Showing off your line of products (or your service) can be tricky. Your competitors are doing the same thing you are: trying to stand out. Whether you're involved with showrooms, mobile exhibits, or permanent displays, you need an edge that will keep you in front of the competition. You could go with a classic gimmick (think hired models or a wacky waving inflatable arm flailing tube man) or you could leverage emerging technology, wowing visitors and prospective customers in brand new ways.
Topics: New Tech
If you timed it right (and imbibed in too much eggnog), you might seen Santa and his sleigh streak across the clear December sky. If you blinked, you may have missed it. It's that fast. Technology is the same way. Technology is streaking across society at a blistering clip and things are changing right under our noses. Maybe you woke up yesterday morning to find an Amazon Echo, an Apple Watch, or DJI Phantom 4 Quadcopter. Just 5 years ago, these gifts would have baffled the room. Now, they make wish lists with regularity. Incredible technology appears commonplace. That's the effect the pace of technological advancement has.
Topics: New Tech
Manufacturing marketing is a logistical leviathan. There's a reason people sell vacuums door-to-door and not excavators.
Topics: New Tech
For all the gusto surrounding predicting the future, it’s rarely a good look. Thousands of words are spilt on sports and politics and entertainment forecasts each year and most of them look ridiculous in hindsight.
So why do it?
Chances are, the tech enthusiast in your life already knows what he or she wants for Christmas this year. It might be the newest tablet, or an Apple Watch, or a sick pair of headphones. If you’re the extravagant gift-giving type, maybe they’re anticipating a Tesla or a drone.
Topics: New Tech
With High School football kicking off across Central Illinois, the rallying cry of ‘Friday Night Lights’ fame feels appropriate.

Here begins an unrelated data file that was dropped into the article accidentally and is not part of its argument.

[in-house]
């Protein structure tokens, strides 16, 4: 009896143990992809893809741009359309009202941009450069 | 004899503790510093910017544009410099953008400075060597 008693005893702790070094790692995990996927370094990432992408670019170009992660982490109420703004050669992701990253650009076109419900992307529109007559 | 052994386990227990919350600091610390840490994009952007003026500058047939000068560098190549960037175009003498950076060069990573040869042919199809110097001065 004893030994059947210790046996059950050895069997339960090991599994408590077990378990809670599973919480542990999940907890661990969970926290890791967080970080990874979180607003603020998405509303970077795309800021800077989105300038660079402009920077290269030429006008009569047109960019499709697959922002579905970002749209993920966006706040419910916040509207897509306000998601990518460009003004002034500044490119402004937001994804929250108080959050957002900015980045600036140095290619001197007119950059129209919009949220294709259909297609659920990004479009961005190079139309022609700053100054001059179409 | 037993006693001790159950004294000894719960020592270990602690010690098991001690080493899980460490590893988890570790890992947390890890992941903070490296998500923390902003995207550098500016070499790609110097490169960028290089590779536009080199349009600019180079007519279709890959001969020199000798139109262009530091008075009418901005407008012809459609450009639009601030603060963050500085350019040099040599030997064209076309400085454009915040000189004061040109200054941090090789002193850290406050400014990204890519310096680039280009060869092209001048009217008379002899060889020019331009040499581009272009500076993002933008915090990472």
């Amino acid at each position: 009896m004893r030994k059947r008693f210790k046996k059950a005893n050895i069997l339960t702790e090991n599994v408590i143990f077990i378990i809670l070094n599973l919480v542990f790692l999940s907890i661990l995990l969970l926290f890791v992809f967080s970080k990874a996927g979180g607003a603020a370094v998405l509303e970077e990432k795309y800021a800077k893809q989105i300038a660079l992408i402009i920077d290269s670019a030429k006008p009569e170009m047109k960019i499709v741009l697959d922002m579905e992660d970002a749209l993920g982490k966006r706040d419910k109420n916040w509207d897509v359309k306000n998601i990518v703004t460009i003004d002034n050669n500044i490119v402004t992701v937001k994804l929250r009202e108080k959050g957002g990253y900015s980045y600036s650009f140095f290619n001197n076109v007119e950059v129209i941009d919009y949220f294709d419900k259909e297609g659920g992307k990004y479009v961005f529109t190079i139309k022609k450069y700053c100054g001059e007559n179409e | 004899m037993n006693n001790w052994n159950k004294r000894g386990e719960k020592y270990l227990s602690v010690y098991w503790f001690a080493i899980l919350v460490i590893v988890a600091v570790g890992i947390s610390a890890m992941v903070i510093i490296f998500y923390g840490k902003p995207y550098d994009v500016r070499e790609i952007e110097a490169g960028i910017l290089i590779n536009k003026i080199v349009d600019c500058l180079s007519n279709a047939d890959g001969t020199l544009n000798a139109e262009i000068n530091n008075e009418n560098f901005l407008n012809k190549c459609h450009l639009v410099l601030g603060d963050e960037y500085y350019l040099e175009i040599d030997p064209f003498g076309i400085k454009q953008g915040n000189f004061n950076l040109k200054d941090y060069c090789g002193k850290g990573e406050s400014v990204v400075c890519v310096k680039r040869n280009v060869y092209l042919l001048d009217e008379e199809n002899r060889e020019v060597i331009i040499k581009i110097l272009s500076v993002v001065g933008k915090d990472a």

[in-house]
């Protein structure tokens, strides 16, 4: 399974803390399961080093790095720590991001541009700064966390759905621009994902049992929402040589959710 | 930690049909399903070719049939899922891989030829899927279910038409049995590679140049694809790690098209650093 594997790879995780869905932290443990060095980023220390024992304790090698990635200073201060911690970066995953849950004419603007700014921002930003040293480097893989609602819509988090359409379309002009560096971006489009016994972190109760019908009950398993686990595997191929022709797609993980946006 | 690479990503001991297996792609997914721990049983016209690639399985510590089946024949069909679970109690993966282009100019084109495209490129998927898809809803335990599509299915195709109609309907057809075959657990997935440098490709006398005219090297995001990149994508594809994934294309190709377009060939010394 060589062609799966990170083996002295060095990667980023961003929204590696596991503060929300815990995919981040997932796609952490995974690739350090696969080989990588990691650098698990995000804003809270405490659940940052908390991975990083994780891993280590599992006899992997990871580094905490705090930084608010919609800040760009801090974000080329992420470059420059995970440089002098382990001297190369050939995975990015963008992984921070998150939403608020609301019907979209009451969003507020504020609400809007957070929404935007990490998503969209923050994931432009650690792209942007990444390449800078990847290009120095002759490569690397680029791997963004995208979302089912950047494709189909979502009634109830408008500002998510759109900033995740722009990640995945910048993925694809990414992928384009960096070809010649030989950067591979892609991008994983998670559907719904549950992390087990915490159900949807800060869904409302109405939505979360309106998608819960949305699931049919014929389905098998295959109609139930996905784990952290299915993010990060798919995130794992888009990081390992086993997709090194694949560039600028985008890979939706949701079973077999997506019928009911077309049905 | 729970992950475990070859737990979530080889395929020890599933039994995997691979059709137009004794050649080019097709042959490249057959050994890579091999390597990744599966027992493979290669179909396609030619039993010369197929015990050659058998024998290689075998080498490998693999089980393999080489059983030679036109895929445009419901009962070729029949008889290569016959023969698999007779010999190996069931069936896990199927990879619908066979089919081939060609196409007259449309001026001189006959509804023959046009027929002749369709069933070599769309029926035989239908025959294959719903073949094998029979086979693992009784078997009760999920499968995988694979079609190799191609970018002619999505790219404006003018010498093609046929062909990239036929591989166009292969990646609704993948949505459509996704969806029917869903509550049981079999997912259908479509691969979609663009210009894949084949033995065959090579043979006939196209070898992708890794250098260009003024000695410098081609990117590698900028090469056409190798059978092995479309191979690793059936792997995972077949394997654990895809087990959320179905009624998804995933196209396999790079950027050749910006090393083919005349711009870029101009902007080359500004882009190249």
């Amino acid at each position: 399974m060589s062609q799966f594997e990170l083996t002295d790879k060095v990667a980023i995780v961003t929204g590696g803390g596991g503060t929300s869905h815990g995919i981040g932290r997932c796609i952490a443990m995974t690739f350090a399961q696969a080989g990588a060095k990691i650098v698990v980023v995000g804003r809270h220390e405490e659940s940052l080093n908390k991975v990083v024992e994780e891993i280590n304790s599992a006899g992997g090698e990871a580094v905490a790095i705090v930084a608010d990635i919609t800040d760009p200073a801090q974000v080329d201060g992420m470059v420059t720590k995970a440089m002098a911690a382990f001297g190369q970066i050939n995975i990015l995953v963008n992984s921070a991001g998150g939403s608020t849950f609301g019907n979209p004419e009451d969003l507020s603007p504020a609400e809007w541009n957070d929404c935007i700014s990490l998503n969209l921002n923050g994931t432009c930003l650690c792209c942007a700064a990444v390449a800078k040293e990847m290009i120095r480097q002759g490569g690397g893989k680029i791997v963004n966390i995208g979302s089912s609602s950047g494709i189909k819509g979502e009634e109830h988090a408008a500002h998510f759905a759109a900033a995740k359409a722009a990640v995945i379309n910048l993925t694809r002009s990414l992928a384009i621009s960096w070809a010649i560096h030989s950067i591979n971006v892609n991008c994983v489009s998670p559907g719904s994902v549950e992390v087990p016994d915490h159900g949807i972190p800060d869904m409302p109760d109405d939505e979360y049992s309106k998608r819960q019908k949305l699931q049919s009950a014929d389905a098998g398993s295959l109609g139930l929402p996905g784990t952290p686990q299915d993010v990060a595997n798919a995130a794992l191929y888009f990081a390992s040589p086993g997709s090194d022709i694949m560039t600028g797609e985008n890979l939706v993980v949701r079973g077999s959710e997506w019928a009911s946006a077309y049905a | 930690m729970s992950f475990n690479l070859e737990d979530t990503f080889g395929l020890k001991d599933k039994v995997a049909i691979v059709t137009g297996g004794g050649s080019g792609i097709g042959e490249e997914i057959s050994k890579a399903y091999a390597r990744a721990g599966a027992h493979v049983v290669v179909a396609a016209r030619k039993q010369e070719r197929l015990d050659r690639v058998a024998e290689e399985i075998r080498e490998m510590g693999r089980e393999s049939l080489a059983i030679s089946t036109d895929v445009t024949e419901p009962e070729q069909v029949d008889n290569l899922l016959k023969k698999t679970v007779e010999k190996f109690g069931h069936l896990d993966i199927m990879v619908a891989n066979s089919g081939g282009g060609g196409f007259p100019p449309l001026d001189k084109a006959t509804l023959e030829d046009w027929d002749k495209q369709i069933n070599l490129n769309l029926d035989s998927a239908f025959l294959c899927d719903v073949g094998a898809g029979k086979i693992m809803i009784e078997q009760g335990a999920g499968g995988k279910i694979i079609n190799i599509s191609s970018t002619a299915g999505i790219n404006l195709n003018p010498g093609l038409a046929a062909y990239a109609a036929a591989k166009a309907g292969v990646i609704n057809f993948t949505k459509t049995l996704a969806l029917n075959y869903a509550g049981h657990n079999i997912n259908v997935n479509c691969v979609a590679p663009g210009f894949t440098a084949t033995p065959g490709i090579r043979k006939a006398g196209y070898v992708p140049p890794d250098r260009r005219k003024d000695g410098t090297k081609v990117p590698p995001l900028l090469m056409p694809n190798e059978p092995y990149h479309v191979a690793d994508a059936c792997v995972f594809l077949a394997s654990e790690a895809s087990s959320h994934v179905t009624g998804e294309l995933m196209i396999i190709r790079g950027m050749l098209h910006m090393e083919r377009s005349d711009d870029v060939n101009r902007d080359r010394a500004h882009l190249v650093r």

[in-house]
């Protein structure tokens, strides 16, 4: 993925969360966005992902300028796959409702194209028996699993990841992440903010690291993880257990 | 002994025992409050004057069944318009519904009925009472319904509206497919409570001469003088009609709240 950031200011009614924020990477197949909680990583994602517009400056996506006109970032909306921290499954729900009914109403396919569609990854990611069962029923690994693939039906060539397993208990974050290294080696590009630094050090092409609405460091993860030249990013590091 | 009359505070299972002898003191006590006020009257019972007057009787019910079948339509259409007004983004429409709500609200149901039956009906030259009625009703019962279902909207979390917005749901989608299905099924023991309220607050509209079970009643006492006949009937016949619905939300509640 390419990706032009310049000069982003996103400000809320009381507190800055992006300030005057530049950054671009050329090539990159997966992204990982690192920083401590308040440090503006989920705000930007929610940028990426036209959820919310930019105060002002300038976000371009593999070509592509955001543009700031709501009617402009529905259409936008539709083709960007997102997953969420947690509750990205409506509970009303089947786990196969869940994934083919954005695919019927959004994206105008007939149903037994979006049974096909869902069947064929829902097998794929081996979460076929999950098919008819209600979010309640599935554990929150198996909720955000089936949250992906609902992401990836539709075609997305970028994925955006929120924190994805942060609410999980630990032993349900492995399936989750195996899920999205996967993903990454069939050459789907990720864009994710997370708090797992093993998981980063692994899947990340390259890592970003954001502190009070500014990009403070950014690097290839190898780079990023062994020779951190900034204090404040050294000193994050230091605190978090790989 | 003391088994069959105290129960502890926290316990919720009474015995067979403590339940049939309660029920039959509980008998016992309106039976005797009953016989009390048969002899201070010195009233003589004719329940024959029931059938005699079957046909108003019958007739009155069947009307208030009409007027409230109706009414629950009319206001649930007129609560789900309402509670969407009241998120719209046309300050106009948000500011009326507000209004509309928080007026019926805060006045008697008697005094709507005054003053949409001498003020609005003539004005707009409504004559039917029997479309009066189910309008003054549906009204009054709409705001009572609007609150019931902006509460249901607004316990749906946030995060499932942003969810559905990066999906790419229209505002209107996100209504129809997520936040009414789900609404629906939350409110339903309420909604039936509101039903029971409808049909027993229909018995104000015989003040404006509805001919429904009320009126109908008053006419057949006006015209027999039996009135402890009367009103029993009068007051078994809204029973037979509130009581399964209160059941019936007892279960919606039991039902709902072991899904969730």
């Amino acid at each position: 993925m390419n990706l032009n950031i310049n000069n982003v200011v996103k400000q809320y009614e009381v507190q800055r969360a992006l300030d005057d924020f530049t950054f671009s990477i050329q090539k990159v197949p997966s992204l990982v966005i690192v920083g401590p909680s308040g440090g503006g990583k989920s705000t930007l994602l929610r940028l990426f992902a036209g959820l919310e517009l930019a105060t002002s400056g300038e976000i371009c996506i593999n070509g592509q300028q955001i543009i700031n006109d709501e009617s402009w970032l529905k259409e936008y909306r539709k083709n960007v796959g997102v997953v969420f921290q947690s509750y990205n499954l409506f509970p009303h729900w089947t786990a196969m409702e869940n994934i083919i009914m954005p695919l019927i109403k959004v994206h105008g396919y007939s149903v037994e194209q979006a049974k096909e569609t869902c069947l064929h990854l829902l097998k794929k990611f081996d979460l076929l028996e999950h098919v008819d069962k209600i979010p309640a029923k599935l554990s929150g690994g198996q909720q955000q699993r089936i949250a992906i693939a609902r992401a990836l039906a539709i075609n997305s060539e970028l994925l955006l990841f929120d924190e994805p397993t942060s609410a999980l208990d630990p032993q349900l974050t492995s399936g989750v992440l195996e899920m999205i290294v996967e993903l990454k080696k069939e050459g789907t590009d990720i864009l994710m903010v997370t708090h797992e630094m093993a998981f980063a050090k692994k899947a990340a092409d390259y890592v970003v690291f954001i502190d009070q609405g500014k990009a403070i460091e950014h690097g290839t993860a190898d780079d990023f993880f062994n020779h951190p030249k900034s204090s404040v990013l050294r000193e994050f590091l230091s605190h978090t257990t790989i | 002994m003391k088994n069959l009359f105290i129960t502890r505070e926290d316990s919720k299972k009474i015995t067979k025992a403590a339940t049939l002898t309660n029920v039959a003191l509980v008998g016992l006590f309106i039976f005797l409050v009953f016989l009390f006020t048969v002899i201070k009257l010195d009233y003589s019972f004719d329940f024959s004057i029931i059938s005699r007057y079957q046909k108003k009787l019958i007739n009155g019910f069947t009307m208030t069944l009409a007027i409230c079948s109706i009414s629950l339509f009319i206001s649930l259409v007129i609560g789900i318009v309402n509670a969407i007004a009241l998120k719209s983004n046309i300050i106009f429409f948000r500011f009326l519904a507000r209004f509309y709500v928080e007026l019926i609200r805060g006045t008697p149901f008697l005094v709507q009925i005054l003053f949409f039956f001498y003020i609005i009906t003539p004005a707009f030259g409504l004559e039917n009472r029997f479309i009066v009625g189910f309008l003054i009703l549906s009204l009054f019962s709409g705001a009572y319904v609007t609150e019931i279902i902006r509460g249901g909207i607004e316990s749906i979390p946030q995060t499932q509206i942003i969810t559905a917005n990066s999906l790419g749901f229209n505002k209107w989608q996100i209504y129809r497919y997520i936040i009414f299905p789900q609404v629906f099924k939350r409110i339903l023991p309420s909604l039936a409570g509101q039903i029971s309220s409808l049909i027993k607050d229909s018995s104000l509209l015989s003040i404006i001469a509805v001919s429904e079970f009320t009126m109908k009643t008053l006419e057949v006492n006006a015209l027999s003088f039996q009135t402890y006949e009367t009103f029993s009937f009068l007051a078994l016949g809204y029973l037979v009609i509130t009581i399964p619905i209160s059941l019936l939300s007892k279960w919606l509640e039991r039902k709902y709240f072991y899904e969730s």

Jump Trading Simulation and Education Center in Peoria has introduced a true, hyperbole-free, game-changer into the field of imaging and heart surgery – with no plans to slow down.
Jump and Dr. Matthew Bramlet (Lead Investigator, Advanced Imaging and Modeling) are creating exact replica models of children's hearts. The potential is enormous – giving physicians and surgeons the ability to hold a physical model in hand can lead to greatly improved understanding of defects and how to treat them.
“Anything in 2D does not convey the anatomy in the best possible way,” Bramlet said, “The reason why this has taken off is that the complex 3D models give us information that is more universally understood.”
Bramlet sees 3D modeling as the next step in the evolution of imaging. Moving from x-rays to ultrasounds to CT/MRI and now onto 3D printing and modeling, doctors are most concerned with the modality that helps them make the best decisions possible.
Right away, 3D models started to factor into decisions.
“We’ve changed diagnoses and plans based on these 3D models,” Bramlet said.
Bramlet described the very first case a 3D model played a role in, where he rushed the model to a surgeon heading to the OR – the model showed an important aspect of a defect other imaging couldn’t.
After 3D heart models played a critical role in the medical decision-making process in 3 or 4 cases, Bramlet turned his attention to reach and quality control.
“We’re using a 3D printer to make medical decisions,” Bramlet explained, “The gravity of that has driven us to focus on these methods. There needs to be a level of quality control at the same level of peer review journals.”
Out of that need, came the plan for a heart library database. The goal – to make this breakthrough accessible to doctors everywhere so that children can be helped beyond the Heart of Illinois.
Bramlet sees the future in the heart library: “Our goal is to create this database where we set the stage for Big Data to take it to a level we can’t predict.”
Moving from primarily clinical work to primarily research, Bramlet is focused on reaching and impacting more and more people.
Where is the research going next? Bramlet has ambitious goals to move beyond 3D printing, leveraging emerging technology to advance the field even further:
“My goal is to have a beating-heart hologram sitting in front of a patient. In order to get there, I need better pictures being taken, I need better tools for removing the heart from imaging, and I need automated segmentation. With VR (virtual reality) and AR (augmented reality), there is opportunity to achieve the same level of understanding as with 3D models. We need to be able to interact with it in a meaningful way.”
With Jump providing resources and Dr. Bramlet pushing research in new directions, they can’t lose.
The Apple Watch has officially arrived at OneFire. We wanted to share some initial photos of the first Apple Watch Sport that we've had our hands on here in the office so you can get a glimpse of what this new communications tool looks like up close.